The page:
Yunnan Province is a global biodiversity hotspot. From the Meili Mountains to the Honghe River Valley this geographically and ecologically diverse province has more plant species than any other in the country, including more than 160 species of rhododendron and azalea, and many medicinal herbs. The Xishuangbanna prefecture in northwest Yunnan is particularly important botanically as many species are endemic to these last remnants of the most northern stands of Asian old growth tropical wet forests. Thirty endangered animal species including snow leopards and red (lesser) panda, add to the significant faunal diversity of the province. Yunnan is also home to 25 minority cultures, approximately half of the country's 56 ethnic groups. The Yangtze, Mekong, Salween (Nu) and Irawaddy - four of the world's major rivers - pass within 55 miles of each other in northwest Yunnan, offering abundant hydro-energy, potential fuel for China’s current extraordinary acceleration in economic development. However, unsustainable fuel-wood collection, expanding agriculture and over-harvesting of plants and animals continue to threaten the survival of the region's wildlife and ecosystems, where, in the face of modernization and social change, China’s richly varied minority cultures are struggling to maintain their precarious hold on traditional ways. Contributing to the threat is a controversial proposal, which calls for the building of 13 dams along one of the few remaining pristine rivers in the area, the Salween or Nu River. The Nu River runs through a unique canyon region designated a UNESCO World Heritage Site in 2003.
Professor Yang is a leading opponent to the Nu River dam project and has long been an outspoken advocate for conservation in China, calling attention to the urgent need to protect and study the unique biodiversity of the country. He has repeatedly demonstrated his commitment to protecting and conserving the environment, carrying out a number of comprehensive scientific surveys mandated by the Yunnan Provincial Forestry Department and executed by SWFC. These surveys and his ongoing research have facilitated the establishment, preservation and maintenance of a number of critical conservation areas and reserves in this globally important hotspot. His firm belief in good science informing and shaping policy, is nowhere more evident than during his leadership of the Chinese members of the recent Rapid Biological Inventory multidisciplinary, multinational team to Southern Gaoligongshan, Yunnan Province. The rapid inventories were coordinated by the Center for U.S. – China Arts Exchange, University of Columbia, New York; Openlands, Chicago; Southwest Forestry College, Kunming, China; Gaoligongshan National Nature Reserve Boashan Management Bureau, Yunnan, China; The Yunnan Provincial association for Cultural Exchanges with Foreign Countries, Yunnan, China; Skidmore, Owings & Merrill LLP, Chicago and The Field Museum and were made possible by funding from The John D. and Catherine T. MacArthur Foundation, the Center for United States– China Arts Exchange, and The Field Museum. For more information about rapid inventories at The Field Museum, visit http://www.fieldmuseum.org/rbi/.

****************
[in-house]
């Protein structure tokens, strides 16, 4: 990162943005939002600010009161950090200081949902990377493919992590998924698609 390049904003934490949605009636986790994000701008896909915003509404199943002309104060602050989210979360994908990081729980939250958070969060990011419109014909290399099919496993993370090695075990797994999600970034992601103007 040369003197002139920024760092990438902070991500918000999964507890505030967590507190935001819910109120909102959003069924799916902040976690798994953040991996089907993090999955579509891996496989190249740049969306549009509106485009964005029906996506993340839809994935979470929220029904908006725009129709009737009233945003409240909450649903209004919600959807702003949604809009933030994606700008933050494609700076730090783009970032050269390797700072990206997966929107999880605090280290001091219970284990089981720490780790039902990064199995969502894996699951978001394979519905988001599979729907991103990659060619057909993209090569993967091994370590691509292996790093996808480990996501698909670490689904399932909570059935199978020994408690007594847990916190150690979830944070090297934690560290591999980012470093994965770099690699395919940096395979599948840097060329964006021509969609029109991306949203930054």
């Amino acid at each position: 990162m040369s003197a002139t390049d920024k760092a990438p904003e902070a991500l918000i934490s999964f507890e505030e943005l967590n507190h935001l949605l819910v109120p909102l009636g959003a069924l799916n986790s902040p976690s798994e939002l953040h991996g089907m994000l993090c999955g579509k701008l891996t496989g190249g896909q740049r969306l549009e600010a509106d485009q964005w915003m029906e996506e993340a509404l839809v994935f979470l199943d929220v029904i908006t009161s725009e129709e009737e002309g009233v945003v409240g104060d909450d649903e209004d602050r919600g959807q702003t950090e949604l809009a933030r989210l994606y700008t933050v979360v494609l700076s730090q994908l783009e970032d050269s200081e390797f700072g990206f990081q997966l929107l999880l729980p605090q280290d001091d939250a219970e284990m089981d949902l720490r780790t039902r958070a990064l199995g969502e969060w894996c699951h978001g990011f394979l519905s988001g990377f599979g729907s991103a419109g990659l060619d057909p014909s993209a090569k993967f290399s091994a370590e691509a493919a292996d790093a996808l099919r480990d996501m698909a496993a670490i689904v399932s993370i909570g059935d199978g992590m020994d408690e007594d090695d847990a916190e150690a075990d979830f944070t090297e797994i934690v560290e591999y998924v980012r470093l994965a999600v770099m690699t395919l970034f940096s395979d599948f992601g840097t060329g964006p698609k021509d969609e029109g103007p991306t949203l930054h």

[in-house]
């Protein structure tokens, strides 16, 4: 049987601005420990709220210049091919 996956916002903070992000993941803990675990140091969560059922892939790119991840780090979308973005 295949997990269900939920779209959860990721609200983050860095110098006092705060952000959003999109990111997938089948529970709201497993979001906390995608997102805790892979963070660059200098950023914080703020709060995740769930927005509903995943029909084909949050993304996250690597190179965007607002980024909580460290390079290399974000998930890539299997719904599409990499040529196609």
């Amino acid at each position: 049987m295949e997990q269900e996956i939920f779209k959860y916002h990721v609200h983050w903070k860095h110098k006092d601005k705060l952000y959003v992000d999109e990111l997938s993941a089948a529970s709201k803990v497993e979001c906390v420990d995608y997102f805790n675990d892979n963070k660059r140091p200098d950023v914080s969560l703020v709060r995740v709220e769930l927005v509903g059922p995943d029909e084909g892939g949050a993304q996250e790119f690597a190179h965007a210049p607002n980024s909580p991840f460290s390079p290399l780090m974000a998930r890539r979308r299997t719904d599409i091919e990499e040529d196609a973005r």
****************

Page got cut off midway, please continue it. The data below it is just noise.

Prof. Yang was promoted to his current position as the Vice President of the Southwest Forestry College (SWFC) in 1997. The Southwest Forestry College was established in Kunming, by the Forestry Ministry in Beijing in order to train forest officers in tropical forestry research and to achieve sustainable land use for Yunnan Province. As Director of the Institute of Bamboo and Rattan Research; Prof. Yang is a world-renowned expert on bamboo, with many publications on the taxonomy, ecology, sustainable use and conservation of bamboo. Through his leadership of these venerable institutions, he has played a significant role in training Chinese scientists and conservationists, thereby building scientific and institutional capacity within the country and ensuring scientifically sound conservation policies for the good of future Chinese generations. International collaboration has played an important role in Prof. Yang’s career from his early involvement in the Tropical Ecology Support Program aimed at sustainable natural forest management in Xishuangbanna, through the establishment of permanent monitoring plots, and subsequent doctoral student programs, to his recent collaboration with the multinational rapid inventory team. Not only is his commitment to future Chinese generations clear, but his ongoing research programs including the establishment of the Quinghua – SWFC Union of Biodiversity Conservation, demonstrate his recognition of the global responsibility of China.
This year, we have the privilege to honor Prof Yang Yuming as an individual who has made an enormous difference to conservation in China. He has been an active and effective advocate for conservation efforts in Yunnan, championing preservation projects that greatly benefited from his support. His engagement, abilities and outstanding achievements are clearly apparent and The Field Museum is proud to present the ninth annual Parker/Gentry Award to Professor Yang Yuming, Vice President of the Southwest Forestry College (SWFC), and Director of the Institute of Bamboo and Rattan Research, SWFC, Yunnan, China.
For more information on the unique flora of this South-Central China hotspot. visit hengduan.huh.harvard.edu/fieldnotes.